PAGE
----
In nearly four out of ten patients, non-small cell lung cancer (NSCLC) has already progressed to stage 4 by the time it is detected. This means the disease has spread beyond its original site to other areas of the body, including elsewhere in the affected lung. At that point, the condition may be considered inoperable.
Lung cancer that is deemed inoperable cannot be cured through surgical intervention alone. Other treatment options, such as radiation therapy, chemotherapy, and even drugs in clinical trials, are necessary. Because so many patients are confronted with a diagnosis of stage 4 NSCLC, it is worth being familiar with the physical changes to expect. We’ll cover these details below.
When Lung Cancer Spreads To The Bone
In its advanced stages, the disease often spreads to the bone. This causes severe discomfort, and may even lead to small fractures in the bone. At first, the patient may disregard the pain that accompanies bone metastases as being caused by a muscle strain or other factor. But it eventually spreads to other sites, causing widespread discomfort. If the tumor reaches the spine, it may compress the bone and make walking difficult.
The pain can often be relieved with radiation therapy and various medications, such as morphine. However, it is worth noting that treatment is not administered with the primary goal of curing the condition.
Metastasis To The Brain
Lung cancer that spreads to the brain may trigger seizures, difficulty speaking, loss of balance, and other symptoms that are similar to those that present following a stroke. That said, many of those suffering from NSCLC that metastasizes to the brain are absent of symptoms. Unfortunately, this may delay a diagnosis of the disease.
A number of treatment options are available depending on where the tumor is located and the extent of its spread. Radiation therapy is a common choice. If the cancer cannot be seen, an approach called whole-brain radiation therapy is taken. As its name suggests, the radiation is applied to the entire brain. Otherwise, stereotactic radiation therapy is used. The radiation is directed toward the specific area in which the tumor is located. Lastly, if the tumor is in an portion of the brain that is easily accessible, surgery may be done to retrieve it.
When these treatment options are unsuccessful or cannot be applied, the patient is given pain medications to help relieve their discomfort.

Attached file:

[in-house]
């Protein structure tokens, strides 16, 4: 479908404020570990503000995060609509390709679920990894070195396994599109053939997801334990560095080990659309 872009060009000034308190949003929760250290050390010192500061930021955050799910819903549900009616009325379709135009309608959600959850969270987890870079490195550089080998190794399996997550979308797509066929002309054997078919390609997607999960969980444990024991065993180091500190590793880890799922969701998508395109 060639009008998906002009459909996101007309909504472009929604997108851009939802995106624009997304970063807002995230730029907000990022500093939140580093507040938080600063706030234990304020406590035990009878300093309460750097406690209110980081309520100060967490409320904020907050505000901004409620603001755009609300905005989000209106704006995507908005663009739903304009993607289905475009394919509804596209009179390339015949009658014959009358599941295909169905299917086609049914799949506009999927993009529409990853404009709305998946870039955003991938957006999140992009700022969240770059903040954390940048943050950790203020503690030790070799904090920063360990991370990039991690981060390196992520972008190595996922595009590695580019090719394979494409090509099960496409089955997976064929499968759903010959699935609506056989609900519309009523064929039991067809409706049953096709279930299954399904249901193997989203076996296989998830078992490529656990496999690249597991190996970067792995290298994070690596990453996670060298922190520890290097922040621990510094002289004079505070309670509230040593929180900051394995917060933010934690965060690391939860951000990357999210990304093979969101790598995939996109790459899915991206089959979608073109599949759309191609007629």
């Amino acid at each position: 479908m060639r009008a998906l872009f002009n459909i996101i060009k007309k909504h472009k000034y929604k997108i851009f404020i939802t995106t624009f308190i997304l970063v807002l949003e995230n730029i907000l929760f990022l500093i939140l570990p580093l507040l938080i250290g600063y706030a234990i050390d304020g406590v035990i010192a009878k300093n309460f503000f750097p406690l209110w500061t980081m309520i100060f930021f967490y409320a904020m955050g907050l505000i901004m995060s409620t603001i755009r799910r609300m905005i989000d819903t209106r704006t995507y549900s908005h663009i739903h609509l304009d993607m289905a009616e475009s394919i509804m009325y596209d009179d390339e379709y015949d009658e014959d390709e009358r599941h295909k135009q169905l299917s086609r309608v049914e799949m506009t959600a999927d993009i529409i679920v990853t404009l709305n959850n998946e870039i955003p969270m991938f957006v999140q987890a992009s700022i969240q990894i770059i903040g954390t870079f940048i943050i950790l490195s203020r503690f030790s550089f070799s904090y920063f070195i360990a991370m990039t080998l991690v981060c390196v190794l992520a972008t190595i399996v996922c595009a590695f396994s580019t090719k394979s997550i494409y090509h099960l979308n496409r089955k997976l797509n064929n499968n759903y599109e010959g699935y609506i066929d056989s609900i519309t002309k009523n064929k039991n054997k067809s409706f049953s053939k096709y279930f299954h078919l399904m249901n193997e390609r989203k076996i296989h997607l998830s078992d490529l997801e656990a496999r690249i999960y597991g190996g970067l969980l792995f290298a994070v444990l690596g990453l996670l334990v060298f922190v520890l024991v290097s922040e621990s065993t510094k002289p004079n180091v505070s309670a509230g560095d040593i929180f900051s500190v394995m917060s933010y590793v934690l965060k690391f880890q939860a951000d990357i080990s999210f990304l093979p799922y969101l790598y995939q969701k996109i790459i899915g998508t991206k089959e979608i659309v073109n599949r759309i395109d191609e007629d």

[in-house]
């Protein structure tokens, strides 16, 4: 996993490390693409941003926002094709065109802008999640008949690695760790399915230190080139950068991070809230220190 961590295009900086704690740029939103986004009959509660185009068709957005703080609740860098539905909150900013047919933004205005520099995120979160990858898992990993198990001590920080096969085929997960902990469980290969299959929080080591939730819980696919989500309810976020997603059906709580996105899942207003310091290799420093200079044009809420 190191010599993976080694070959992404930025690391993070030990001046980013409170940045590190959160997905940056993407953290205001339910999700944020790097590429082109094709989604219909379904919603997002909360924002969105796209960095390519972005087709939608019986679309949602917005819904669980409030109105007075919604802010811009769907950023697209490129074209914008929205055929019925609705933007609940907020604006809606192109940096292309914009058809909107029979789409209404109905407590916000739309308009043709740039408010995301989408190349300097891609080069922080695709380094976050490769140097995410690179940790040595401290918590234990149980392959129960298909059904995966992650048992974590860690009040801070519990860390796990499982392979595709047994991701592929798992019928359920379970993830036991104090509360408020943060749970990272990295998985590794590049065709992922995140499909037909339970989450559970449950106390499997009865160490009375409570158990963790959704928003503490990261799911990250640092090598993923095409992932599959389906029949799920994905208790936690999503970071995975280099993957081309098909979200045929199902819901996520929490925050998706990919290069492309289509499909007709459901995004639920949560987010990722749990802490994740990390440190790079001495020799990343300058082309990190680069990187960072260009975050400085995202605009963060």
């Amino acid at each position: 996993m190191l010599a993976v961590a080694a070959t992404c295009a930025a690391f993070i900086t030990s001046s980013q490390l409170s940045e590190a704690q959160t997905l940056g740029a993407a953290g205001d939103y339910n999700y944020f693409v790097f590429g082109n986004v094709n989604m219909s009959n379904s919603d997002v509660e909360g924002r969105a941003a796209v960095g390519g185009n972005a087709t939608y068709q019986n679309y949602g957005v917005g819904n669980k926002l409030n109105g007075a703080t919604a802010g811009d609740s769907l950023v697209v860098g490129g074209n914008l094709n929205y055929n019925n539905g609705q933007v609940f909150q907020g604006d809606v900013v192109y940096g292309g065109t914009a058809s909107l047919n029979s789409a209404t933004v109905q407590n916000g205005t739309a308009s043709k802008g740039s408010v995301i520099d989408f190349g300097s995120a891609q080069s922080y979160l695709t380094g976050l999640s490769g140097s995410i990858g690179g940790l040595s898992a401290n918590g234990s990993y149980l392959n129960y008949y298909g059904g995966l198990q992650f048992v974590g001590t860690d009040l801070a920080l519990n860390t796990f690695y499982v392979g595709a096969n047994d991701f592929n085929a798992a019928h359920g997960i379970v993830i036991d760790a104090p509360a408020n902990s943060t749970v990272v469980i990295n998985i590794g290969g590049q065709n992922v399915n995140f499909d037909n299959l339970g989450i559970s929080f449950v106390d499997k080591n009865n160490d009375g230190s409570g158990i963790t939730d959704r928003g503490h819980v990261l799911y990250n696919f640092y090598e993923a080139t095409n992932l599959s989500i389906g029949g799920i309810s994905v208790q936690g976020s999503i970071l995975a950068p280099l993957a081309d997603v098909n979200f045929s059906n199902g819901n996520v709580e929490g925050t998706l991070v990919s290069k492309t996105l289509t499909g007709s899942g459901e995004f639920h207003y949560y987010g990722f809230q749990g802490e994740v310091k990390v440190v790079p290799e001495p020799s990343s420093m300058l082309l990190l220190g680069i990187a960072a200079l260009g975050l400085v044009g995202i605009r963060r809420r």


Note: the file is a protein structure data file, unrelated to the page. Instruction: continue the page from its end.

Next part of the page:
Fluid In The Lungs
Patients with non-small cell lung cancer may develop excess fluid in the tissues that line their lungs. This is known as a pleural effusion. While side effects vary, it usually causes chest pain, shortness of breath, rapid breathing, and other respiratory problems.
Once a pleural effusion has been detected, steps are taken to remove the extra fluid. This is often done with thoracentesis (i.e. pleural tap). Unfortunately, the effects are temporary; fluid often returns. Pleurodesis may also be performed, but doing so damages the pleural space. A chemical is used to inflame the tissues, thereby causing the pleural space to close. Chemotherapy and radiation therapy may be administered, but both are often unsuccessful in permanently removing the excess fluid.
Coughing Up Blood
Late stage lung cancer is often accompanied by a bloody cough (i.e. hemoptysis). The blood is usually mixed with mucus. This occurs because the disease causes the air passages to bleed. As with metastases to the bone and brain, treatment is available, but is used to stop or slow the bleeding rather than cure the cancer.
The life expectancy of a patient with stage 4 non-small cell lung cancer is low. However, there are many factors that play a role in determining how long the patient survives. His or her health at the time the disease is detected is important. So too is the patient’s response to various treatment options. Young people are more likely to survive than their older counterparts. Women are more likely to survive than men.
If you notice symptoms that may be related to lung cancer, see your physician as soon as possible. Diagnosing the condition before it reaches its final stage dramatically improves the chances for long-term survival.